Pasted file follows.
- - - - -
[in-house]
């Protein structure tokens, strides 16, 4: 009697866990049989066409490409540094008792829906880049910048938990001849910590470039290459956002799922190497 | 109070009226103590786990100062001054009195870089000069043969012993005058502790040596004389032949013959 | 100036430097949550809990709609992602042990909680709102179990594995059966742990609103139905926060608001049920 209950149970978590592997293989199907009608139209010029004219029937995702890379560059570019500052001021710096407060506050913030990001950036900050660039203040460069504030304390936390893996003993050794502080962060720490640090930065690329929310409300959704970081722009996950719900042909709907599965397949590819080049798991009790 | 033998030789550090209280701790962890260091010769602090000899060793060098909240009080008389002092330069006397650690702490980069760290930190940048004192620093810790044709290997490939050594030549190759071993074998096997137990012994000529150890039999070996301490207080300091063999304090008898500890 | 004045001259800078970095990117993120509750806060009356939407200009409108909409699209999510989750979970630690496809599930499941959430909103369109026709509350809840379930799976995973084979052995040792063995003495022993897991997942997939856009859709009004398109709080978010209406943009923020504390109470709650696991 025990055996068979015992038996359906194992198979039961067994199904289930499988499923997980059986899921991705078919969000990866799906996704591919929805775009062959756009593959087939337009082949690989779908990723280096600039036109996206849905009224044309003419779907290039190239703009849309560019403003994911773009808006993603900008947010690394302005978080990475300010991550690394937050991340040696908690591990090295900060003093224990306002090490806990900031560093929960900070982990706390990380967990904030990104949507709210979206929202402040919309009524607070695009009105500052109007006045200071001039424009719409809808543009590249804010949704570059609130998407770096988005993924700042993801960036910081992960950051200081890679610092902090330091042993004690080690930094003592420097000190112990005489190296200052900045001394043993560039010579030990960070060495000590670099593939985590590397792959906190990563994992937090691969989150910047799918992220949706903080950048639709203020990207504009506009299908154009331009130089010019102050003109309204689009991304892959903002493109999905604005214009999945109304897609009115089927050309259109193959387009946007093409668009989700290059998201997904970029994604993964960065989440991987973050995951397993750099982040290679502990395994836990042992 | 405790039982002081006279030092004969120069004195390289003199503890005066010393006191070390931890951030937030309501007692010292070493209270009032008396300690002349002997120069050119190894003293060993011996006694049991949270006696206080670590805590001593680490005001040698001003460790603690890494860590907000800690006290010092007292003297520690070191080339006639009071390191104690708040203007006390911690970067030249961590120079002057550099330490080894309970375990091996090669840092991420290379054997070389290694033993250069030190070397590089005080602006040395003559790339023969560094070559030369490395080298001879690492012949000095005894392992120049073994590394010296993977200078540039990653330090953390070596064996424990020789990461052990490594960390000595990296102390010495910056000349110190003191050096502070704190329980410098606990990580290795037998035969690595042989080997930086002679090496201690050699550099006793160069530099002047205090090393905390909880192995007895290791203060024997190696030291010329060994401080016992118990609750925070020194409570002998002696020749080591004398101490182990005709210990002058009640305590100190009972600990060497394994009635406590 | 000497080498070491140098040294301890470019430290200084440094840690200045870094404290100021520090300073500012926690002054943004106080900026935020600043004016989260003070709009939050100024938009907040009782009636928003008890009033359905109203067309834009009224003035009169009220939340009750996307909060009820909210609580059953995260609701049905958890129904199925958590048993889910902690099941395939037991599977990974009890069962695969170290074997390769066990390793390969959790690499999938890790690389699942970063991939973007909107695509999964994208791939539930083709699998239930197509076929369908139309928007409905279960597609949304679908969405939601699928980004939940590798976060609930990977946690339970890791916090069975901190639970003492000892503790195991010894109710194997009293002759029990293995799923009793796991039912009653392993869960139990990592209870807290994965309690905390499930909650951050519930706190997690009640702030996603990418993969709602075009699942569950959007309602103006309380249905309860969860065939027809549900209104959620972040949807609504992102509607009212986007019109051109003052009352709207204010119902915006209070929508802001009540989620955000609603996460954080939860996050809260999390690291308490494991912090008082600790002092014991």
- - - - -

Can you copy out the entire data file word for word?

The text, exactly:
[in-house]
């Protein structure tokens, strides 16, 4: 009697866990049989066409490409540094008792829906880049910048938990001849910590470039290459956002799922190497 | 109070009226103590786990100062001054009195870089000069043969012993005058502790040596004389032949013959 | 100036430097949550809990709609992602042990909680709102179990594995059966742990609103139905926060608001049920 209950149970978590592997293989199907009608139209010029004219029937995702890379560059570019500052001021710096407060506050913030990001950036900050660039203040460069504030304390936390893996003993050794502080962060720490640090930065690329929310409300959704970081722009996950719900042909709907599965397949590819080049798991009790 | 033998030789550090209280701790962890260091010769602090000899060793060098909240009080008389002092330069006397650690702490980069760290930190940048004192620093810790044709290997490939050594030549190759071993074998096997137990012994000529150890039999070996301490207080300091063999304090008898500890 | 004045001259800078970095990117993120509750806060009356939407200009409108909409699209999510989750979970630690496809599930499941959430909103369109026709509350809840379930799976995973084979052995040792063995003495022993897991997942997939856009859709009004398109709080978010209406943009923020504390109470709650696991 025990055996068979015992038996359906194992198979039961067994199904289930499988499923997980059986899921991705078919969000990866799906996704591919929805775009062959756009593959087939337009082949690989779908990723280096600039036109996206849905009224044309003419779907290039190239703009849309560019403003994911773009808006993603900008947010690394302005978080990475300010991550690394937050991340040696908690591990090295900060003093224990306002090490806990900031560093929960900070982990706390990380967990904030990104949507709210979206929202402040919309009524607070695009009105500052109007006045200071001039424009719409809808543009590249804010949704570059609130998407770096988005993924700042993801960036910081992960950051200081890679610092902090330091042993004690080690930094003592420097000190112990005489190296200052900045001394043993560039010579030990960070060495000590670099593939985590590397792959906190990563994992937090691969989150910047799918992220949706903080950048639709203020990207504009506009299908154009331009130089010019102050003109309204689009991304892959903002493109999905604005214009999945109304897609009115089927050309259109193959387009946007093409668009989700290059998201997904970029994604993964960065989440991987973050995951397993750099982040290679502990395994836990042992 | 405790039982002081006279030092004969120069004195390289003199503890005066010393006191070390931890951030937030309501007692010292070493209270009032008396300690002349002997120069050119190894003293060993011996006694049991949270006696206080670590805590001593680490005001040698001003460790603690890494860590907000800690006290010092007292003297520690070191080339006639009071390191104690708040203007006390911690970067030249961590120079002057550099330490080894309970375990091996090669840092991420290379054997070389290694033993250069030190070397590089005080602006040395003559790339023969560094070559030369490395080298001879690492012949000095005894392992120049073994590394010296993977200078540039990653330090953390070596064996424990020789990461052990490594960390000595990296102390010495910056000349110190003191050096502070704190329980410098606990990580290795037998035969690595042989080997930086002679090496201690050699550099006793160069530099002047205090090393905390909880192995007895290791203060024997190696030291010329060994401080016992118990609750925070020194409570002998002696020749080591004398101490182990005709210990002058009640305590100190009972600990060497394994009635406590 | 000497080498070491140098040294301890470019430290200084440094840690200045870094404290100021520090300073500012926690002054943004106080900026935020600043004016989260003070709009939050100024938009907040009782009636928003008890009033359905109203067309834009009224003035009169009220939340009750996307909060009820909210609580059953995260609701049905958890129904199925958590048993889910902690099941395939037991599977990974009890069962695969170290074997390769066990390793390969959790690499999938890790690389699942970063991939973007909107695509999964994208791939539930083709699998239930197509076929369908139309928007409905279960597609949304679908969405939601699928980004939940590798976060609930990977946690339970890791916090069975901190639970003492000892503790195991010894109710194997009293002759029990293995799923009793796991039912009653392993869960139990990592209870807290994965309690905390499930909650951050519930706190997690009640702030996603990418993969709602075009699942569950959007309602103006309380249905309860969860065939027809549900209104959620972040949807609504992102509607009212986007019109051109003052009352709207204010119902915006209070929508802001009540989620955000609603996460954080939860996050809260999390690291308490494991912090008082600790002092014991």